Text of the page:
### ORIE 6700 Statistical Principles (Fall 2020)

1. Basic info

2. Syllabus

3. Prerequisites

4. Textbooks

5. Homework

6. Exams

7. Website

8. Grading

9. Academic Integrity

Lectures:
Mon/Wed 11:30a–12:45p, Olin 255. Zoom link on Canvas.

Sessions:
Fri 3:00p--4:15p, Olin 255. Zoom link on Canvas.

Instructor:

Yudong
Chen
(yudong.chen at cornell edu, Rhodes 223)

Office hours: Monday 5:15-6:15pm. Zoom link on Canvas. Or by appointment.

TA:

Lijun Ding
(ld446 at cornell edu)

Office hours: Tuesday 5:15-6:15pm. Zoom link on Canvas. Or by appointment.

The course is about how to think rationally about the
scientific
extraction of information from data. This is a “theory” course, but
mathematical formulations will be motivated by applications.

- • Basic concepts and models: exponential families, location/scale families, mixture models, order statistics, sufficient statistics, completeness.
- • Statistical decision theory: risk, optimality, admissibility, Bayesian framework.
- • Point estimation: uniform minimum variance unbiased estimators, Fisher Information, Cramer-Rao bounds, Rao-Blackwell and Lehmann-Scheffe, maximum likelihood estimators, asymptotic efficiency, linear regression.
- • Hypothesis testing: most powerful tests, Neyman-Pearson and Karlin-Rubin, z/t-tests, Bayesian hypothesis testing.
- • Interval estimation: duality with testing, Bayesian credible intervals, p-values.
- • Computational statistics: Expectation-Maximization (EM), gradient descent, Markov chain Monte Carlo, Gibbs sampler, model checking.
- • Minimax theory: from estimation to testing, LeCam, Fano, Assouad
- • Selected topics: high dimensional statistics, concentration, random matrices, sequential tests, non-parametric estimation, bandits, Markov Decision Processes.

- • Multivariate calculus including epsilon-delta proofs as
taught
in
advanced calculus or mathematical analysis courses, such as Math 4130
at Cornell.

- • Linear algebra and matrices (including eigenvalues/vectors, spectral theorem, Singular Value Decomposition)
- • One semester of undergraduate probability, including:

- - Probabilities,
random
variables and vectors, probability mass functions and probability
density functions. Cumulative distribution functions. Joint probability
mass/density functions, independence.

- - Expected values, (co)variance, moments, moment generating functions.
- - Modes of convergence (in distribution, in probability, and almost surely).
- - The law of large numbers and the central limit theorem.
- - Basic distributions (multivariate normal, uniform, exponential, Poisson, gamma, beta, chi-square, t, F, binomial, Poisson, geometric, hypergeometric, negative binomial).
- - Product, convolution and mixture of distributions.

- Probability prerequisites can mostly be found in Casella & Berger:
Sections 1.1-6, 2.1-3, 3.1-3 & 3.6.1, 4.1-3, 4.5-4.6, 5.1-5.
You
should read these sections carefully in the first week of class. They
may give a more formal treatment of these topics than you have seen
before. For a more basic reference, you may consult the textbook, “A First Course in Probability,”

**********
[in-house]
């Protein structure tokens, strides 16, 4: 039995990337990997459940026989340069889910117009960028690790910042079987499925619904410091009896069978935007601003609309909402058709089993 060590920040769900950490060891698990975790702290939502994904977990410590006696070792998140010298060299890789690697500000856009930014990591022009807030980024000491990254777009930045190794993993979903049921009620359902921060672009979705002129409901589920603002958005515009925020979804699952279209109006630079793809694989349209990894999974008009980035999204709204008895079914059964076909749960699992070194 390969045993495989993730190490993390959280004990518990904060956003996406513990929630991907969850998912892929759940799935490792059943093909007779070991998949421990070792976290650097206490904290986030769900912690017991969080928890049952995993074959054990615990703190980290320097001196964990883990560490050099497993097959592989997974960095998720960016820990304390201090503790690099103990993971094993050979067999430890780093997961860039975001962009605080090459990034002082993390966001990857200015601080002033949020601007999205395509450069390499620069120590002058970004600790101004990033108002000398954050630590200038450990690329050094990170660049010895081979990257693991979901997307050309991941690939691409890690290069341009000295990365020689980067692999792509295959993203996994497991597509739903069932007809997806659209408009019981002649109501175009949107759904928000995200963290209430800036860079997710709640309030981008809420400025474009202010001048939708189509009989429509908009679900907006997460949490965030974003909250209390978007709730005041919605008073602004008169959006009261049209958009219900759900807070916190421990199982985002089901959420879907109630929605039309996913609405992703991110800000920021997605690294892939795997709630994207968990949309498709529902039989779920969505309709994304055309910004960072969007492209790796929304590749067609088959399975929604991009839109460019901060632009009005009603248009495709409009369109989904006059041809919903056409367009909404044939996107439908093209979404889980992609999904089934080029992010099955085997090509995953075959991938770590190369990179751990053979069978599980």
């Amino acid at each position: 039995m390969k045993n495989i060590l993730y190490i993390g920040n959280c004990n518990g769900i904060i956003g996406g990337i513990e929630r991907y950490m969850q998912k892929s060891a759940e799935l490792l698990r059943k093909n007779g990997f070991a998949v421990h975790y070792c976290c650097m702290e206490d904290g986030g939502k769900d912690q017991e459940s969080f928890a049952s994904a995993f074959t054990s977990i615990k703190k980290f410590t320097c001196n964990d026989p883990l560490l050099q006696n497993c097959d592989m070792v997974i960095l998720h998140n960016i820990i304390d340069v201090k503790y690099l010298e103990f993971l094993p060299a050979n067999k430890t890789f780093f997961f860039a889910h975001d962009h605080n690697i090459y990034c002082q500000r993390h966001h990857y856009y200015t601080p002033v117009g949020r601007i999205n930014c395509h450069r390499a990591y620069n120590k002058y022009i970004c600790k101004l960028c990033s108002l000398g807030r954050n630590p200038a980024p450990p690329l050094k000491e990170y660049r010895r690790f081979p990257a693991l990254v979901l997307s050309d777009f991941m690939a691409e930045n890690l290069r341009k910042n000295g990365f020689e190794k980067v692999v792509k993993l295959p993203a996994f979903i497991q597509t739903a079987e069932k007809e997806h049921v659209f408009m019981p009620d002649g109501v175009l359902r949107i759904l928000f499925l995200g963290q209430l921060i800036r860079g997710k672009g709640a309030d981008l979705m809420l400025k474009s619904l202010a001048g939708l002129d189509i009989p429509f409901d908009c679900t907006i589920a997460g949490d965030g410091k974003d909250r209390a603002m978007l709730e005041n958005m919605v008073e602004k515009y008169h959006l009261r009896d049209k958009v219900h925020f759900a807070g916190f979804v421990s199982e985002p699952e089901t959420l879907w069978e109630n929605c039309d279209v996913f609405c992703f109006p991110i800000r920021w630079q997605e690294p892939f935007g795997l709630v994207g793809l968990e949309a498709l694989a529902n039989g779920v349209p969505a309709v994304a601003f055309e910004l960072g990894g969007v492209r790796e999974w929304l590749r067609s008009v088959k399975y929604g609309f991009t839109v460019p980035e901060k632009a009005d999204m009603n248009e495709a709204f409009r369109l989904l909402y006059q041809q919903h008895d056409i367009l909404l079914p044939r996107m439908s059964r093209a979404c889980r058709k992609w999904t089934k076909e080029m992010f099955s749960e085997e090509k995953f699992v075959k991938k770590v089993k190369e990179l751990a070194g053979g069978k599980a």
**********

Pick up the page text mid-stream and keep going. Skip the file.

by
Sheldon Ross, although you are required to understand the material at
the level of Casella & Berger.

- • Recommended: Casella, G. and Berger, R. (2002, 2nd ed.). Statistical Inference.
- • Helpful: Shao, J. (2003, 2nd edition). Mathematical Statistics. The proofs of some of the technical results in the course can be found in this book.
- • Helpful: Keener, R. (2010). Theoretical Statistics: Topics for a Core Course.
- • Helpful: Bickel, P.J. & Doksum, K.A. (2007, 2nd
ed.).
Mathematical Statistics.

- • Helpful: Wasserman, L. (2003). All of Statistics: A
Concise
Course in Statistical Inference.

The last four are not required, but just for your interest and
additional reading.

Homework assignments will be posted weekly on Wednesday, and are due the Wednesday following week by 11:59pm, unless otherwise noticed. No HWs accepted late or to any other location. Homework should be submitted electronally on Canvas. You are encouraged to typeset your homework using LaTeX.

You may discuss problems if you find this educational but solutions must be written up individually. Copying is a violation of the honor code.

- • Prelim: TBD. You are allowed to bring one double-sided, letter-sized sheet of notes.
- • Final: TBD.
You can bring two
double-sided, letter-sized sheets of notes.

Please contact Prof. Chen if you have an existing conflict with the exam times.

Log in to Canvas to access course materials. You should be automatically given access to the course Blackboard site when you enroll in the course. All course communication is via Blackboard.

Your final grade will be the maximum of the following two:

- • Homework 20%, Midterm 30%, Final 50%, with the two lowest
homework grades dropped.

- • Homework 40%, Midterm 30%, Final 30%, with no homework grade dropped.

In case of a grading error you may resubmit the homework (to your TA, with permission) or exam (to Prof., with permission) within one week of when it was returned to you, with a written explanation of the grading error. The entire assignment or exam is carefully regraded, so the final grade may be lower due to our finding additional mistakes.

9. Academic Integrity and Behavior Compact

Each student in this course is expected to abide by the Cornell University Code of Academic Integrity. Any work submitted by a student in this course for academic credit will be the student’s own work.

It’s critical for everyone to abide by the Behavioral Compact.
Doing so protects students, staff, faculty, and the wider Ithaca
community, including people who have underlying health conditions that
may not be apparent. It also helps keep the campus open.